The Found and the Lost: The Collected Novellas of Ursula K. Le Guin

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9781481451390: The Found and the Lost: The Collected Novellas of Ursula K. Le Guin

Every novella by Ursula K. Le Guin, an icon in American literature, collected for the first time in one breathtaking volume.

Ursula K. Le Guin has won multiple prizes and accolades from the Medal for Distinguished Contribution to American Letters to the Newbery Honor, the Nebula, Hugo, World Fantasy, and PEN/Malamud Awards. She has had her work collected over the years, but never as a complete retrospective of her longer works as represented in the wonderful The Found and the Lost.

Includes:
-Vaster Than Empires and More Slow
-Buffalo Gals, Won't You Come Out Tonight
-Hernes
-The Matter of Seggri
-Another Story or a Fisherman of the Inland Sea
-Forgiveness Day
-A Man of the People
-A Woman's Liberation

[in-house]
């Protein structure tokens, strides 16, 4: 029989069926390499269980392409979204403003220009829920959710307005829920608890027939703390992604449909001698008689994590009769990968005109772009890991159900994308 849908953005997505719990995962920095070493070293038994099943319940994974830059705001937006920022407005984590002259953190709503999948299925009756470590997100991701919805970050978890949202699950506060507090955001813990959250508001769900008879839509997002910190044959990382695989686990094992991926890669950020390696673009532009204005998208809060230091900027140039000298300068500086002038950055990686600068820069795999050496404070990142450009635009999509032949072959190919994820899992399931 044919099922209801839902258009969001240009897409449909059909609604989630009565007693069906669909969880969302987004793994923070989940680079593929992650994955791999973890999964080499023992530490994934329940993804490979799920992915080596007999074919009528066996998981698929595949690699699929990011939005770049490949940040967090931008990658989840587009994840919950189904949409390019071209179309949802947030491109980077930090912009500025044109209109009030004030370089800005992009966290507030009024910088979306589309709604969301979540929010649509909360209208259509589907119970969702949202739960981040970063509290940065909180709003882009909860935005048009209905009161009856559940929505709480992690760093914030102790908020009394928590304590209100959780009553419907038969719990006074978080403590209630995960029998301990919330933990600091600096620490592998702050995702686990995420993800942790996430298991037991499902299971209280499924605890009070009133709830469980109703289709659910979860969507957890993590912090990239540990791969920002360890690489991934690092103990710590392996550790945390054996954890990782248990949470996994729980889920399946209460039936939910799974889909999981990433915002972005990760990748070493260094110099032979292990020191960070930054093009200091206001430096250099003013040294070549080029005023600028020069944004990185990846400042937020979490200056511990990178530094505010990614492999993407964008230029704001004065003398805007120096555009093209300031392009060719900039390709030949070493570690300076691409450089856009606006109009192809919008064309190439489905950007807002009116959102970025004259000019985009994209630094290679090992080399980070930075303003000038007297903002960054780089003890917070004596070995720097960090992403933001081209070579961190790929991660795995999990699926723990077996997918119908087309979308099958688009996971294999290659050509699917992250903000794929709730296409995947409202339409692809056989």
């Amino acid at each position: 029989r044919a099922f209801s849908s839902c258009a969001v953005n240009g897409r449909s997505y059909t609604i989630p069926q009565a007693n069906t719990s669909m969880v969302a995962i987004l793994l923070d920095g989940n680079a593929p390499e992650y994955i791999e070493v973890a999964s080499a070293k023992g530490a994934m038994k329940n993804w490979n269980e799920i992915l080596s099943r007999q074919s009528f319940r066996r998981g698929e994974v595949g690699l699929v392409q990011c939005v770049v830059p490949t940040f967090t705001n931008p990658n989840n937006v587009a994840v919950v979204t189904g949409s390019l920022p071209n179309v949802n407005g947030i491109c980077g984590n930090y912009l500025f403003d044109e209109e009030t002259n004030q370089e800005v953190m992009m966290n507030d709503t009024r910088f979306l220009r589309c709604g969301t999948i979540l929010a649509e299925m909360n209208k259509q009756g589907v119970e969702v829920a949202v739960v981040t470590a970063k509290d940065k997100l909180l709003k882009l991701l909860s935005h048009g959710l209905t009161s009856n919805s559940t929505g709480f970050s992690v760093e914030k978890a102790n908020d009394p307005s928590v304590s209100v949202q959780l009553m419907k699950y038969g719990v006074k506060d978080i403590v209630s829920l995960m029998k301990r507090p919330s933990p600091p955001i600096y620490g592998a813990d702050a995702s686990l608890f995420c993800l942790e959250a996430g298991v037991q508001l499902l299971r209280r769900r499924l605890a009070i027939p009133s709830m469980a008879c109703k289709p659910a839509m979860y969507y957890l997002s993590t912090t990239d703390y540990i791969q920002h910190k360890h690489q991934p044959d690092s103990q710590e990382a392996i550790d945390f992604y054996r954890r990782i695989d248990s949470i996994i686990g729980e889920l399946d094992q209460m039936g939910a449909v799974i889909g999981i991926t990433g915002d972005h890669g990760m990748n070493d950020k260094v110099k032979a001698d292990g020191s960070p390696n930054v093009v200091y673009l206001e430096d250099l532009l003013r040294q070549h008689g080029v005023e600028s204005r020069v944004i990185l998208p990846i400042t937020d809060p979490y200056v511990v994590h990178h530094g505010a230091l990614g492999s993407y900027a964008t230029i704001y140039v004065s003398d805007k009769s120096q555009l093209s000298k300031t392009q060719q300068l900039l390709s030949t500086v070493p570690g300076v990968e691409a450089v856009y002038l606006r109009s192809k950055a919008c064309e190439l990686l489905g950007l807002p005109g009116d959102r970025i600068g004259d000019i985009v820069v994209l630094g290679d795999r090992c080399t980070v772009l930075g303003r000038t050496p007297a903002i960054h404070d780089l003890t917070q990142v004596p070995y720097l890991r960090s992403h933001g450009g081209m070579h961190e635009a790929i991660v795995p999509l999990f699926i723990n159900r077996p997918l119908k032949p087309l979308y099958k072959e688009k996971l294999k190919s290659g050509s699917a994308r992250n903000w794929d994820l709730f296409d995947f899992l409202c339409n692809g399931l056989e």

-Old Music and the Slave Women
-The Finder
-On the High Marsh
-Dragonfly
-Paradises Lost

This collection is a literary treasure chest that belongs in every home library.

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About the Author:

Ursula K. Le Guin has published twenty-one novels, eleven volumes of short stories, four collections of essays, twelve books for children, six volumes of poetry, and four of translation, and has received the Hugo, Nebula, Endeavor, Locus, Tiptree, Sturgeon, PEN-Malamud, and National Book Award and the Pushcart and Janet Heidinger Kafka prizes, among others.

In recent years she has received lifetime achievement awards from World Fantasy Awards, Los Angeles Times, Pacific Northwest Booksellers Association, and Willamette Writers, as well as the Science Fiction and Fantasy Writers of America Grand Master Award and the Library of Congress Living Legends award. Le Guin was the recipient of the Association for Library Service to Children’s May Hill Arbuthnot Honor Lecture Award and the Margaret Edwards Award.

Her recent publications include the novel Lavinia, Words Are My Matter, an essay collection, and Finding My Elegy, New and Selected Poems. She lives in Portland, Oregon, and her website is UrsulaKLeGuin.com.

Excerpt. © Reprinted by permission. All rights reserved.: